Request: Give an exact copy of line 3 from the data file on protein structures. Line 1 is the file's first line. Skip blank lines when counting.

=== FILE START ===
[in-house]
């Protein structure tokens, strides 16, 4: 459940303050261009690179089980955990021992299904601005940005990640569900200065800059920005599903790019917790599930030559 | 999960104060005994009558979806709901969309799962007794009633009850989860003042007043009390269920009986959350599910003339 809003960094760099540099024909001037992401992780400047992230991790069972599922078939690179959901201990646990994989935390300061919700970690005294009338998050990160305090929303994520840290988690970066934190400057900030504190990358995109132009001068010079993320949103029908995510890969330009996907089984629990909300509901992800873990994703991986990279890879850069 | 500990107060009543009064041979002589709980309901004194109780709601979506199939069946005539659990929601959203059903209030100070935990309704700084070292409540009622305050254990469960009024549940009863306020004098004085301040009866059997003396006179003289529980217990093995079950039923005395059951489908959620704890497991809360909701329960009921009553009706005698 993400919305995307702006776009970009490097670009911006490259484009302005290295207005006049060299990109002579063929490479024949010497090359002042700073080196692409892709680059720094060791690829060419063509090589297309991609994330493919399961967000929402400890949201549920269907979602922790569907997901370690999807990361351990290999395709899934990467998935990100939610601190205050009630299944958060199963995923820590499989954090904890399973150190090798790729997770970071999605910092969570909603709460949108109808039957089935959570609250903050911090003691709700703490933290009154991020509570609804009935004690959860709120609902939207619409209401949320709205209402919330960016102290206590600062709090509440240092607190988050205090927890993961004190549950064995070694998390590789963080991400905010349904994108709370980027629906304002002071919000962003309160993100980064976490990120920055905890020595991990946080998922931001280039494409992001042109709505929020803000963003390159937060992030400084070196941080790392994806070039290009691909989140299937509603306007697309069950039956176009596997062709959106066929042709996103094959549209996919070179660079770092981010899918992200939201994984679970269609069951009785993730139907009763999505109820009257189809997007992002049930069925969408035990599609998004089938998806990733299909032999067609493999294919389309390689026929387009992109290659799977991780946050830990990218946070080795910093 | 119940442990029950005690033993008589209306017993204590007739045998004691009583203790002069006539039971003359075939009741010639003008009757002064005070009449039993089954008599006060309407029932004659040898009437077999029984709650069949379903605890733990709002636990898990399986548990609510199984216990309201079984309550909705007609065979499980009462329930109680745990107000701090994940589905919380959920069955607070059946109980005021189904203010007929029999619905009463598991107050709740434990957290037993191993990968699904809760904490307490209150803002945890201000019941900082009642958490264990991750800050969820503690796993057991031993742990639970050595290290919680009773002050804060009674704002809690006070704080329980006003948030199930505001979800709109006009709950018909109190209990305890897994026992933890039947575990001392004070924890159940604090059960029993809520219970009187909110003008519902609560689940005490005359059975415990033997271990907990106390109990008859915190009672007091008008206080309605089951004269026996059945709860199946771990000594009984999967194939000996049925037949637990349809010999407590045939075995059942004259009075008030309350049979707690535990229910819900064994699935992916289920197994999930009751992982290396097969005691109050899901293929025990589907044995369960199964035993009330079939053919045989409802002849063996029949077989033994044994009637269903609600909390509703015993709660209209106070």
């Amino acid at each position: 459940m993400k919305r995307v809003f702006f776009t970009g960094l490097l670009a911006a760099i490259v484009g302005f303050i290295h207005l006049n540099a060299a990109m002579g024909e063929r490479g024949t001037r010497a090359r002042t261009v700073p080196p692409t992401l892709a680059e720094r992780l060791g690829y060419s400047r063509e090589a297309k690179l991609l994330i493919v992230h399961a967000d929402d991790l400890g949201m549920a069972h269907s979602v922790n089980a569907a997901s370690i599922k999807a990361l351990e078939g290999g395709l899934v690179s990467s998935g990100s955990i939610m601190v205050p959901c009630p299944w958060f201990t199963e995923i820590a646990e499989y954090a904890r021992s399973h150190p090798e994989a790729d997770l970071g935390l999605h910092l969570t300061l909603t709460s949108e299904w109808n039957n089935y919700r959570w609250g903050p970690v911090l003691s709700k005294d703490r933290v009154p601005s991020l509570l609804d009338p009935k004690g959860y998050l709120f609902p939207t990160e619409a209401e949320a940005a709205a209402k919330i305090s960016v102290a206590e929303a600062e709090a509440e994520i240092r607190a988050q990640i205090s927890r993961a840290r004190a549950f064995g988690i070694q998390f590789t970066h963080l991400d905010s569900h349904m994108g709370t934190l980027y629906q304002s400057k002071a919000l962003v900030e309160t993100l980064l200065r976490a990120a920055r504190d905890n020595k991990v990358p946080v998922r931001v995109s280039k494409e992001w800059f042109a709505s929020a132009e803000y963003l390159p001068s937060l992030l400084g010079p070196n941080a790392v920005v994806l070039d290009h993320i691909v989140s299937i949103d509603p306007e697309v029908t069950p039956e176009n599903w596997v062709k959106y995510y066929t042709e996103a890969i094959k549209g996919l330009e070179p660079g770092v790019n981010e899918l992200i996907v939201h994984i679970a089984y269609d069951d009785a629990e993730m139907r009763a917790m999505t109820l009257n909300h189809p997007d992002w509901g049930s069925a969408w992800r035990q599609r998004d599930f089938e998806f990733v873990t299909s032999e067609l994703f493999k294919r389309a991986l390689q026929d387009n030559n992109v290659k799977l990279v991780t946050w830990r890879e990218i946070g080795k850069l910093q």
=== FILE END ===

């Amino acid at each position: 459940m993400k919305r995307v809003f702006f776009t970009g960094l490097l670009a911006a760099i490259v484009g302005f303050i290295h207005l006049n540099a060299a990109m002579g024909e063929r490479g024949t001037r010497a090359r002042t261009v700073p080196p692409t992401l892709a680059e720094r992780l060791g690829y060419s400047r063509e090589a297309k690179l991609l994330i493919v992230h399961a967000d929402d991790l400890g949201m549920a069972h269907s979602v922790n089980a569907a997901s370690i599922k999807a990361l351990e078939g290999g395709l899934v690179s990467s998935g990100s955990i939610m601190v205050p959901c009630p299944w958060f201990t199963e995923i820590a646990e499989y954090a904890r021992s399973h150190p090798e994989a790729d997770l970071g935390l999605h910092l969570t300061l909603t709460s949108e299904w109808n039957n089935y919700r959570w609250g903050p970690v911090l003691s709700k005294d703490r933290v009154p601005s991020l509570l609804d009338p009935k004690g959860y998050l709120f609902p939207t990160e619409a209401e949320a940005a709205a209402k919330i305090s960016v102290a206590e929303a600062e709090a509440e994520i240092r607190a988050q990640i205090s927890r993961a840290r004190a549950f064995g988690i070694q998390f590789t970066h963080l991400d905010s569900h349904m994108g709370t934190l980027y629906q304002s400057k002071a919000l962003v900030e309160t993100l980064l200065r976490a990120a920055r504190d905890n020595k991990v990358p946080v998922r931001v995109s280039k494409e992001w800059f042109a709505s929020a132009e803000y963003l390159p001068s937060l992030l400084g010079p070196n941080a790392v920005v994806l070039d290009h993320i691909v989140s299937i949103d509603p306007e697309v029908t069950p039956e176009n599903w596997v062709k959106y995510y066929t042709e996103a890969i094959k549209g996919l330009e070179p660079g770092v790019n981010e899918l992200i996907v939201h994984i679970a089984y269609d069951d009785a629990e993730m139907r009763a917790m999505t109820l009257n909300h189809p997007d992002w509901g049930s069925a969408w992800r035990q599609r998004d599930f089938e998806f990733v873990t299909s032999e067609l994703f493999k294919r389309a991986l390689q026929d387009n030559n992109v290659k799977l990279v991780t946050w830990r890879e990218i946070g080795k850069l910093q």